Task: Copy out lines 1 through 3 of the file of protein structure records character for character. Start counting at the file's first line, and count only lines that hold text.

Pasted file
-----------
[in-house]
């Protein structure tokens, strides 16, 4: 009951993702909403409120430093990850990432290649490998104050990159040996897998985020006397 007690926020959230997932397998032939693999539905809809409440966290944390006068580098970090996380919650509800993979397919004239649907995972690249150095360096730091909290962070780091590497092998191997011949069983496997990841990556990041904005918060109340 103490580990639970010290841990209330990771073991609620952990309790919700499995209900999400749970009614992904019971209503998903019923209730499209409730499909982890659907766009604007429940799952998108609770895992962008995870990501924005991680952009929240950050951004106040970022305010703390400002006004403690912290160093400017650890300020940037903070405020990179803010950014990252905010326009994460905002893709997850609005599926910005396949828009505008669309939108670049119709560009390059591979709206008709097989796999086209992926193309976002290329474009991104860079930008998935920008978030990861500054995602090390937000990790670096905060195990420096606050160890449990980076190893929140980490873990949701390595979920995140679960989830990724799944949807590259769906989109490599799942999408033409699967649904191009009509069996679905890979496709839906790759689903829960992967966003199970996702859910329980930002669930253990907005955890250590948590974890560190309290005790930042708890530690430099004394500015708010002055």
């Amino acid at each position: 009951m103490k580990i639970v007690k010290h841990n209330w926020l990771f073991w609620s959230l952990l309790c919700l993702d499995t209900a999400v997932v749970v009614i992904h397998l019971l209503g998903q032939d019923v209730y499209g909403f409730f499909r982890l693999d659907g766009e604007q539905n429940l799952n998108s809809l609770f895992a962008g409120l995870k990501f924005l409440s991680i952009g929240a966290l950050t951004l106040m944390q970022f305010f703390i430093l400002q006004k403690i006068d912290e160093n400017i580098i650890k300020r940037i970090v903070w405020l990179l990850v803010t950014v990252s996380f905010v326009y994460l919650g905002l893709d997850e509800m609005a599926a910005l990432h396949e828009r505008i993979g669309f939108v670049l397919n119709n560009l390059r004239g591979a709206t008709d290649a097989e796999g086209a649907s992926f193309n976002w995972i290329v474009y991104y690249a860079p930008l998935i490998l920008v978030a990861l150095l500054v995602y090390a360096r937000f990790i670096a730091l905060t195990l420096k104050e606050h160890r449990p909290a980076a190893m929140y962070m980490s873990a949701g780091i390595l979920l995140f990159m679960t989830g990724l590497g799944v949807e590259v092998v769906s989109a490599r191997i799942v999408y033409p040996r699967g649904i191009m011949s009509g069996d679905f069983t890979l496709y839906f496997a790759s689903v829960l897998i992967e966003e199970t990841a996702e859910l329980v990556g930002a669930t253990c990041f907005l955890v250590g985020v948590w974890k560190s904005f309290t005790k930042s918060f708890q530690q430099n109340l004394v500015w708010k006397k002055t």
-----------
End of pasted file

[in-house]
């Protein structure tokens, strides 16, 4: 009951993702909403409120430093990850990432290649490998104050990159040996897998985020006397 007690926020959230997932397998032939693999539905809809409440966290944390006068580098970090996380919650509800993979397919004239649907995972690249150095360096730091909290962070780091590497092998191997011949069983496997990841990556990041904005918060109340 103490580990639970010290841990209330990771073991609620952990309790919700499995209900999400749970009614992904019971209503998903019923209730499209409730499909982890659907766009604007429940799952998108609770895992962008995870990501924005991680952009929240950050951004106040970022305010703390400002006004403690912290160093400017650890300020940037903070405020990179803010950014990252905010326009994460905002893709997850609005599926910005396949828009505008669309939108670049119709560009390059591979709206008709097989796999086209992926193309976002290329474009991104860079930008998935920008978030990861500054995602090390937000990790670096905060195990420096606050160890449990980076190893929140980490873990949701390595979920995140679960989830990724799944949807590259769906989109490599799942999408033409699967649904191009009509069996679905890979496709839906790759689903829960992967966003199970996702859910329980930002669930253990907005955890250590948590974890560190309290005790930042708890530690430099004394500015708010002055």
């Amino acid at each position: 009951m103490k580990i639970v007690k010290h841990n209330w926020l990771f073991w609620s959230l952990l309790c919700l993702d499995t209900a999400v997932v749970v009614i992904h397998l019971l209503g998903q032939d019923v209730y499209g909403f409730f499909r982890l693999d659907g766009e604007q539905n429940l799952n998108s809809l609770f895992a962008g409120l995870k990501f924005l409440s991680i952009g929240a966290l950050t951004l106040m944390q970022f305010f703390i430093l400002q006004k403690i006068d912290e160093n400017i580098i650890k300020r940037i970090v903070w405020l990179l990850v803010t950014v990252s996380f905010v326009y994460l919650g905002l893709d997850e509800m609005a599926a910005l990432h396949e828009r505008i993979g669309f939108v670049l397919n119709n560009l390059r004239g591979a709206t008709d290649a097989e796999g086209a649907s992926f193309n976002w995972i290329v474009y991104y690249a860079p930008l998935i490998l920008v978030a990861l150095l500054v995602y090390a360096r937000f990790i670096a730091l905060t195990l420096k104050e606050h160890r449990p909290a980076a190893m929140y962070m980490s873990a949701g780091i390595l979920l995140f990159m679960t989830g990724l590497g799944v949807e590259v092998v769906s989109a490599r191997i799942v999408y033409p040996r699967g649904i191009m011949s009509g069996d679905f069983t890979l496709y839906f496997a790759s689903v829960l897998i992967e966003e199970t990841a996702e859910l329980v990556g930002a669930t253990c990041f907005l955890v250590g985020v948590w974890k560190s904005f309290t005790k930042s918060f708890q530690q430099n109340l004394v500015w708010k006397k002055t």